Notes on chapter two does the center hold

Some farmers who were lazier than Okonkwo put off planting their yams and thus avoided the grave losses suffered by Okonkwo and the other industrious farmers.

He almost laughs when he sees Reverend Wilson, and in his delirium he thinks that he calls out to the older minister.

He finds his twelve-year-old son, Nwoye, to be lazy, so he beats and nags the boy constantly. As Dimmesdale stands upon the scaffold, his mind turns to absurd thoughts. The crowd expresses anger and indignation, and Okonkwo travels to Mbaino to deliver the message that they must hand over to Umuofia a virgin and a young man.

Okonkwo succeeds in exceeding all the other clansmen as a warrior, a farmer, and a family provider. On important occasions, he drinks palm-wine from the first head that he captured. Okonkwo, in turn, instructs his first wife to care for Ikemefuna.

During one of these vigils, Dimmesdale seizes on an idea for what he believes may be a remedy to his pain. Read a translation of Chapter Dimmesdale asks if she intends to mock him, and she replies that she is punishing him for his refusal to stand in public with her and her mother.

At the same time, Pearl points to a figure that stands in the distance and watches them. Okonkwo is chosen to represent his clan because he is its fiercest warrior. He supports three wives and eight children, and each wife has her own hut. The Interior of a Heart Chillingworth continues to play mind games with Dimmesdale, making his revenge as terrible as possible.

Chapter 2 chemistry notes

The elders give the virgin to Ogbuefi Udo as his wife but are not sure what to do with the fifteen-year-old boy, Ikemefuna. Chapter 2 One night, the town crier rings the ogene, or gong, and requests that all of the clansmen gather in the market in the morning.

The elders decide to turn him over to Okonkwo for safekeeping and instruction. Should Mbaino refuse to do so, the two villages must go to war, and Umuofia has a fierce reputation for its skill in war and magic.

He decides to hold a vigil on the scaffold where, years before, Hester suffered for her sin. At the gathering, Ogbuefi Ezeugo, a noted orator, announces that someone from the village of Mbaino murdered the wife of an Umuofia tribesman while she was in their market.

Okonkwo also has a barn full of yams, a shrine for his ancestors, and his own hut, called an obi. Chapters 11—12 Summary—Chapter In addition to being a skilled warrior, Okonkwo is quite wealthy.

In his youth, he brought honor to his village by beating Amalinze the Cat in a wrestling contest. Dimmesdale invites them to join him on the scaffold, which they do. Okonkwo fears weakness, a trait that he associates with his father and with women. Until his match with Okonkwo, the Cat had been undefeated for seven years.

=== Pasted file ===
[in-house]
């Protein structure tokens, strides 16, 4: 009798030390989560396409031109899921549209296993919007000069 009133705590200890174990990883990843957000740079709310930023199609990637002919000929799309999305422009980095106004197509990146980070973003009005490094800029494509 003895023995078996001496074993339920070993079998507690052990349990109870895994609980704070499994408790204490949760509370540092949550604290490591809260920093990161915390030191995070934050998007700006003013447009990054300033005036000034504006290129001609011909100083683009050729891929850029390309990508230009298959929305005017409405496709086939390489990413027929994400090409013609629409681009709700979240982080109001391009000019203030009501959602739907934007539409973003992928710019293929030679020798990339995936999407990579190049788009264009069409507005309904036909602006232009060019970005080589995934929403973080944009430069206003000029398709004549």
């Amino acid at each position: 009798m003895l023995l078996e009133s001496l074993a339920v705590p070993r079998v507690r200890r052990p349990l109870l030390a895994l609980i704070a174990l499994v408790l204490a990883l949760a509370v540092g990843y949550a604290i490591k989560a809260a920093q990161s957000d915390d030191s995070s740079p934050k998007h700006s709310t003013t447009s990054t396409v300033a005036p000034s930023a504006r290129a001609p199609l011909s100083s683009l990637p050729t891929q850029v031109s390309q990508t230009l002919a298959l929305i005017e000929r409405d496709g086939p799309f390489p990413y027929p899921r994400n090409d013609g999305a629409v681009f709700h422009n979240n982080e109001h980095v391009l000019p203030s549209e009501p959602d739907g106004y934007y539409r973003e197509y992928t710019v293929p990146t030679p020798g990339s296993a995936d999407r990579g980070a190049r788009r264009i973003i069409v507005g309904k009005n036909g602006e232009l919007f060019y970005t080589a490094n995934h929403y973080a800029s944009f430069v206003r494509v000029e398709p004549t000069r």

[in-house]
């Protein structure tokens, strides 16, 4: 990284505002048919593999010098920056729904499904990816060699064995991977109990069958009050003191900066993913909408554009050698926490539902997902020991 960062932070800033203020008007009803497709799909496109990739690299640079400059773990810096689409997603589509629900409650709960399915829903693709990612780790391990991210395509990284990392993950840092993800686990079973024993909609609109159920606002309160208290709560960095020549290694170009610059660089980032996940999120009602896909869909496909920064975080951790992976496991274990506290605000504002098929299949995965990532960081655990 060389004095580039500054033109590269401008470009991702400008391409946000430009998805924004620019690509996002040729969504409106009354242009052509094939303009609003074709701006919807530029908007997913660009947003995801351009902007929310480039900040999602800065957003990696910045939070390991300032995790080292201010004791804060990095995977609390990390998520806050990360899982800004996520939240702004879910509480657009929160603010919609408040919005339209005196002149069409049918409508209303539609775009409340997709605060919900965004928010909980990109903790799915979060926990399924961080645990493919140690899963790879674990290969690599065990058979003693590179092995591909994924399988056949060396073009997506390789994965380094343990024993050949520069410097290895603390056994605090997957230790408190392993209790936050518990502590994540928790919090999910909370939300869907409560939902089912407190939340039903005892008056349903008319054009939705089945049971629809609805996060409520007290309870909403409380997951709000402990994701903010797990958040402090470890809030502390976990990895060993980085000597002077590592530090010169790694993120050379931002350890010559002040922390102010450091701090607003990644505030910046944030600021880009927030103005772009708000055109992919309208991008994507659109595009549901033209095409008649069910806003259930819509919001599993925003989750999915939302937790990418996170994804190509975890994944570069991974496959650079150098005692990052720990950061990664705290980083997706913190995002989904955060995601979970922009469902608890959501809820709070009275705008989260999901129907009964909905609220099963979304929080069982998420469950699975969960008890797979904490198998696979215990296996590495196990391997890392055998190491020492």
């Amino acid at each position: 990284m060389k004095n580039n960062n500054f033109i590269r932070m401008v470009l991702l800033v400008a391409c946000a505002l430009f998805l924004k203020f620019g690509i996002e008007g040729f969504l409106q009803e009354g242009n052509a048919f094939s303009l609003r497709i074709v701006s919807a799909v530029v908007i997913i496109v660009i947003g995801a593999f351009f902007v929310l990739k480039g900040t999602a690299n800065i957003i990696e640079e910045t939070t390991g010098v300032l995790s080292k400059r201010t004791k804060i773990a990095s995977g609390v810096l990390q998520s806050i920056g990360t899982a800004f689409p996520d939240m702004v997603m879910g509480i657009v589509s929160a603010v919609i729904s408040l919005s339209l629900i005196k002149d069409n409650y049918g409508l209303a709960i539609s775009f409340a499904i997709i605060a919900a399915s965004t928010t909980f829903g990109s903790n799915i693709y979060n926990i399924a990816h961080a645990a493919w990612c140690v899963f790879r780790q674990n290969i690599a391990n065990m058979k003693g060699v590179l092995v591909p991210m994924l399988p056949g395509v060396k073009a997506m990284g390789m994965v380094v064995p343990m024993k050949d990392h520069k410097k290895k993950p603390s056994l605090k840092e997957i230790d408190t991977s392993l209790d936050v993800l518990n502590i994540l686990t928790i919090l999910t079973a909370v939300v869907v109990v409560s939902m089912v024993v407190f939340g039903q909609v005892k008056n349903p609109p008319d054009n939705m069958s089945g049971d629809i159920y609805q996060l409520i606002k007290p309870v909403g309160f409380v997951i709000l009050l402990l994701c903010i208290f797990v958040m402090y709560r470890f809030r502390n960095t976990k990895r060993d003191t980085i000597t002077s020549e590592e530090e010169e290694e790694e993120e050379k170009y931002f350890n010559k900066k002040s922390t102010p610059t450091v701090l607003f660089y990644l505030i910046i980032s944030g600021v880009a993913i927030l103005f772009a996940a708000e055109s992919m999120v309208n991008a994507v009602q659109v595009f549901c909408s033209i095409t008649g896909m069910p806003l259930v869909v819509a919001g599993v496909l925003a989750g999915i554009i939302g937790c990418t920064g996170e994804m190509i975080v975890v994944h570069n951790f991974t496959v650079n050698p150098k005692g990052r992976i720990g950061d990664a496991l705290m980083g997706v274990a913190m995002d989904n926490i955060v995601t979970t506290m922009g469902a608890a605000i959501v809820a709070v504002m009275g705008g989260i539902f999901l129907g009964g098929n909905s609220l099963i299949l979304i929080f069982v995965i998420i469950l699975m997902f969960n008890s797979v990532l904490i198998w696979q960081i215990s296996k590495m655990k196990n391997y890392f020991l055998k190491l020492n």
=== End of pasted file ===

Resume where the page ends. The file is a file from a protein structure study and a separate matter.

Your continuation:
Even the Bible offers him little support. As a result, his self-probing keeps him up at night, and he even sees visions. When Okonkwo was a child, another boy called Unoka agbala, which is used to refer to women as well as to men who have not taken a title.

Dimmesdale laughs aloud and is answered by a laugh from Pearl, whose presence he had not noticed. Although his father tried to offer some words of comfort, Okonkwo felt only disgust for someone who would turn to words at a time when either action or silence was called for.

Having come so close to being sighted, Dimmesdale begins to fantasize about what would happen if everyone in town were to witness their holy minister standing in the place of public shame.

Chapter 3 Okonkwo built his fortune alone as a sharecropper because Unoka was never able to have a successful harvest. Because he dreads weakness, Okonkwo is extremely demanding of his family.

Unoka was, however, a skilled flute player and had a gift for, and love of, language. Okonkwo is completely unlike his now deceased father, Unoka, who feared the sight of blood and was always borrowing and losing money, which meant that his wife and children often went hungry.

Chillingworth approaches and coaxes Dimmesdale down, saying that the minister must have sleepwalked his way up onto the scaffold. Earlier in the chapter, as he remembers his past victories, we learn about the five human heads that he has taken in battle. When he visited the Oracle, Unoka was told that he failed because of his laziness.

The minister often regards his doctor with distrust and even loathing, but because he can assign no rational basis to his feelings, he dismisses them and continues to suffer.

The pain in his breast causes him to scream aloud, and he worries that everyone in the town will wake up and come to look at him. He begins by asking a wealthy clansman, Nwakibie, to give him seed yams to start a farm.View Test Prep - Does the Center Hold Ch 4 from PHL at Oakland University.

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Notes on chapter two does the center hold
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